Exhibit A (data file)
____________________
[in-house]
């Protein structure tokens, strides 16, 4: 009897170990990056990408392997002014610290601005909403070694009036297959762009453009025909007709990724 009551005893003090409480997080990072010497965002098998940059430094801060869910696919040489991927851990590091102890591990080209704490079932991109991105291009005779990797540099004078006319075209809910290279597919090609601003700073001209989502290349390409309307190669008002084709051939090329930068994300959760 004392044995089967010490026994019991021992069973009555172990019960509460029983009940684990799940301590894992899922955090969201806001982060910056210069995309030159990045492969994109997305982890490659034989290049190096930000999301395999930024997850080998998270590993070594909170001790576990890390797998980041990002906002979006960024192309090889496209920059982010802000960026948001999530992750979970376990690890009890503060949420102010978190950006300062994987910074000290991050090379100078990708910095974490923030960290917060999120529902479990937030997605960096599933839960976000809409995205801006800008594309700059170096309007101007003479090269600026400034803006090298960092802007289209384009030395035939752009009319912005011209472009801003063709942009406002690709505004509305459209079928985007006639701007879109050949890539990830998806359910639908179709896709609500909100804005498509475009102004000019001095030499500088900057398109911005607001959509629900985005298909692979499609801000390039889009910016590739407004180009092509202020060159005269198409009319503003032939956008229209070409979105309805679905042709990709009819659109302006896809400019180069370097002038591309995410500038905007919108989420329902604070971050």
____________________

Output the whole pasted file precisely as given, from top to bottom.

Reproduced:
[in-house]
């Protein structure tokens, strides 16, 4: 009897170990990056990408392997002014610290601005909403070694009036297959762009453009025909007709990724 009551005893003090409480997080990072010497965002098998940059430094801060869910696919040489991927851990590091102890591990080209704490079932991109991105291009005779990797540099004078006319075209809910290279597919090609601003700073001209989502290349390409309307190669008002084709051939090329930068994300959760 004392044995089967010490026994019991021992069973009555172990019960509460029983009940684990799940301590894992899922955090969201806001982060910056210069995309030159990045492969994109997305982890490659034989290049190096930000999301395999930024997850080998998270590993070594909170001790576990890390797998980041990002906002979006960024192309090889496209920059982010802000960026948001999530992750979970376990690890009890503060949420102010978190950006300062994987910074000290991050090379100078990708910095974490923030960290917060999120529902479990937030997605960096599933839960976000809409995205801006800008594309700059170096309007101007003479090269600026400034803006090298960092802007289209384009030395035939752009009319912005011209472009801003063709942009406002690709505004509305459209079928985007006639701007879109050949890539990830998806359910639908179709896709609500909100804005498509475009102004000019001095030499500088900057398109911005607001959509629900985005298909692979499609801000390039889009910016590739407004180009092509202020060159005269198409009319503003032939956008229209070409979105309805679905042709990709009819659109302006896809400019180069370097002038591309995410500038905007919108989420329902604070971050």